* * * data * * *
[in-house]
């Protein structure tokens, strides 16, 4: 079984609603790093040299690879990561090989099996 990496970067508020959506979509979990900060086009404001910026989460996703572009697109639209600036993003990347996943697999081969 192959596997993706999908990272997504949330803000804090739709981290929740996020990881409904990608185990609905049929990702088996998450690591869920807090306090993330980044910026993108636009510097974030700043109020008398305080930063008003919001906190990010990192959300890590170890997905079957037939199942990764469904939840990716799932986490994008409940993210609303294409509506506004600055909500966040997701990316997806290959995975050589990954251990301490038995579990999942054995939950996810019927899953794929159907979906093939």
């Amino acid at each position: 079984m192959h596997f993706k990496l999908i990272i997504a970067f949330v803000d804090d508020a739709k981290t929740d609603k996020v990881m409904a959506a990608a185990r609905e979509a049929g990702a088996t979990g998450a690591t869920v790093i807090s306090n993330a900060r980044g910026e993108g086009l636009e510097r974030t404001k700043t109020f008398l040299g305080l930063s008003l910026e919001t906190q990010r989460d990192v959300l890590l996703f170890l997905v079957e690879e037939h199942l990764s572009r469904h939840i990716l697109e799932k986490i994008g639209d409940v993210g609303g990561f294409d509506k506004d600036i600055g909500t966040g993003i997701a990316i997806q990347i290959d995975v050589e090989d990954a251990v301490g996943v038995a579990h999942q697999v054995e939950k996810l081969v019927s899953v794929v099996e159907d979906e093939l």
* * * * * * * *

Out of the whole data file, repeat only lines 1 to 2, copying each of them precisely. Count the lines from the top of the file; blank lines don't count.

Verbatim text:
[in-house]
């Protein structure tokens, strides 16, 4: 079984609603790093040299690879990561090989099996 990496970067508020959506979509979990900060086009404001910026989460996703572009697109639209600036993003990347996943697999081969 192959596997993706999908990272997504949330803000804090739709981290929740996020990881409904990608185990609905049929990702088996998450690591869920807090306090993330980044910026993108636009510097974030700043109020008398305080930063008003919001906190990010990192959300890590170890997905079957037939199942990764469904939840990716799932986490994008409940993210609303294409509506506004600055909500966040997701990316997806290959995975050589990954251990301490038995579990999942054995939950996810019927899953794929159907979906093939």